The most dangerous phishing schemes and hacks on the internet make extensive use of fake websites to claim their victims. And the more convincing the fake, the more credit card numbers, email addresses and passwords the scammers can steal. Tap or click here to see how cybercriminals are using realistic-looking websites to trick you. And now, you can count Facebook in the ranks of websites being impersonated. Only this time, it’s not hackers behind the operation but a foreign surveillance firm. If you made the mistake of visiting this Facebook lookalike, you could have had dangerous spyware installed on your device. Here’s how it happened.

I spy with my little eye

According to Vice’s Motherboard, NSO Group, the controversial Israeli company that sold its spying products to the killers of journalist Jamal Khashoggi, created a web domain that impersonated Facebook’s security team. Visitors to the fake Facebook domain would be enticed to click links that would install a particularly dangerous variety of spyware called Pegasus. This software, also created by NSO Group, targets iPhone and Android devices alike. Once installed, it can steal texts and social media posts, as well as track your location and remotely activate the camera and mic. This shocking revelation was exposed by an anonymous former NSO Group employee, who provided the malicious IP address and DNS records to Motherboard. The IP address resolved to 10 different innocent-looking domains during 2015 and 2016, including some convincing fakes like a FedEx package tracker. Ultimately, the operation appears to have been cut short. Facebook obtained this IP and several others during a crackdown on fraudulent domains in late 2016. Curiously, Facebook is still in a public legal battle with NSO Group due to its alleged exploitation of a vulnerability in WhatsApp. What the heck are these guys up to, anyway? Tap or click here to see how NSO Group’s spyware was previously stolen by a disgruntled former employee.

Spies and lies

NSO Group is one of several “private contractors” that can be hired as personal investigators or private intelligence firms. These entities tend to charge significant amounts for their work and are often employed by wealthy and powerful people to spy on enemies or dissidents. NSO Group has been accused of aiding the Saudi Arabian government in the murder of journalist Jamal Khashoggi through the use of Pegasus malware specifically. NSO Group denies that their technology has been used (or can be used) on devices with American phone numbers. Because of the VIP status of both NSO’s clients and victims, you probably don’t have to worry about being spied on by the Pegasus malware. And on the off chance you did fall for a phishing scheme, the group is probably not interested in what you’re doing or what you have to say. You don’t pay a company like this hundred of thousands of dollars to spy on random peoples’ internet history, after all. Unless you’re a dissident journalist, an expatriate, a political radical, a head of state, or a billionaire, you’re most likely off NSO Group’s radar.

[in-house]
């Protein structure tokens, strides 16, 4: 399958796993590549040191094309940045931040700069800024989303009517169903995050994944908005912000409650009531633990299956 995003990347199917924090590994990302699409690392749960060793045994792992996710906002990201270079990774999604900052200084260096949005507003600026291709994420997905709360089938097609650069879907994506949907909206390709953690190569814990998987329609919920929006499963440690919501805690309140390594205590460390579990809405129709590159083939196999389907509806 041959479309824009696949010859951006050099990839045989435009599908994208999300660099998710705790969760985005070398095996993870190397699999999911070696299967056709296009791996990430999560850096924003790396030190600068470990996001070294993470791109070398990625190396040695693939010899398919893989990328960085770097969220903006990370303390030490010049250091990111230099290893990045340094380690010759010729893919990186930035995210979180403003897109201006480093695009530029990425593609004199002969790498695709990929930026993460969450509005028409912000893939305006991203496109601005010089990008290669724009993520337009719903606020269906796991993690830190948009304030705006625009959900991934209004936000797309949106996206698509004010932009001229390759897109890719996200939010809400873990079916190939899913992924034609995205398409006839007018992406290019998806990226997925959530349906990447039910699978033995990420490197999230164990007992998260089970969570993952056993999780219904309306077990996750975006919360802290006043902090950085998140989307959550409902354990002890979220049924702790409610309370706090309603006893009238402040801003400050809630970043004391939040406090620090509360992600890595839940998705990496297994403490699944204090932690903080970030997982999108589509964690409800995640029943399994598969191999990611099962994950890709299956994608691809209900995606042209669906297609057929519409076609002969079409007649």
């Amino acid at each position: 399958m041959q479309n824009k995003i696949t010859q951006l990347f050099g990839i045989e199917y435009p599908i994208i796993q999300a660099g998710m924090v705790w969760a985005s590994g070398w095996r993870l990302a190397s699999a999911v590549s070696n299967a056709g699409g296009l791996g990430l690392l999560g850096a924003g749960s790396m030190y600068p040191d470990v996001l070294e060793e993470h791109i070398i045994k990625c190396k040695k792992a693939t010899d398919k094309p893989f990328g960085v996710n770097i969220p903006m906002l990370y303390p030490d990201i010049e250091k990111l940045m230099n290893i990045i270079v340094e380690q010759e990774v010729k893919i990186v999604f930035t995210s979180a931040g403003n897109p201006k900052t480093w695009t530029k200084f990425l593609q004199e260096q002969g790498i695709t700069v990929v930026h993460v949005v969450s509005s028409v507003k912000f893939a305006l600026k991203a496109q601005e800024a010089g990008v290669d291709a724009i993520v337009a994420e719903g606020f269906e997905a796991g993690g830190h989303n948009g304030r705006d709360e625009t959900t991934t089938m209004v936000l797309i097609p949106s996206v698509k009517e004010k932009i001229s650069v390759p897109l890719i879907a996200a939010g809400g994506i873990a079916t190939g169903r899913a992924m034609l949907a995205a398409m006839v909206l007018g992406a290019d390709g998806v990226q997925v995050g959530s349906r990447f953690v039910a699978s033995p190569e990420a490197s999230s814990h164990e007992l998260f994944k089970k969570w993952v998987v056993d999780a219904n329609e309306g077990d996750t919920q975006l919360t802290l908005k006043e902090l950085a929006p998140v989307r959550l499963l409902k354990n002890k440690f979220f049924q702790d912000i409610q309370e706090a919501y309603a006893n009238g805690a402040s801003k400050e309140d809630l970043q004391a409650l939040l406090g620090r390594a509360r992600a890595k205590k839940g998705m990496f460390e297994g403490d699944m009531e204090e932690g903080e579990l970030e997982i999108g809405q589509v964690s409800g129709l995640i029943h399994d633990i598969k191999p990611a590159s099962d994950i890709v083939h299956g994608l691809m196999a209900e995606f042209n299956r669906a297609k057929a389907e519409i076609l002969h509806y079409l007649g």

The real danger on Facebook

Just because you don’t have to worry about foreign spies doesn’t mean you’re totally safe on Facebook. More so than malicious hackers and scammers, disinformation and dishonest actors are some of the biggest problems plaguing the platform. Since the debut of the debunked Plandemic documentary, numerous verified doctors have put out false or misleading information about the status of masks or vaccines in relation to COVID-19. Many of these doctors appear to be interested in building social media followings or selling products, as the science doesn’t back up what they’re peddling. This misinformation ecosystem makes it even easier for scammers to take advantage of users who may be confused by all the noise. But thankfully, Facebook isn’t just standing by idly this time. According to Engadget, Facebook Messenger will now be alerting users when they’ve interacted with accounts suspected to be impersonators or scams. Facebook also hopes this tool may be useful in curbing the habits of online predators, who rely on impersonation to gain the trust of young people online. Of course, Facebook wouldn’t even need to be doing this if fake accounts weren’t such an issue in the first place. Tap or click here to see the red flags to look out for when spotting fake accounts. Between fake accounts and fake pages for Facebook itself, it almost feels dangerous to use the platform in general. But once again, these schemes are only effective if you fall for their tricks. If you’re skeptical, cautious and avoid getting cozy with strangers online, you can use the internet without fear. Just be careful what you click on.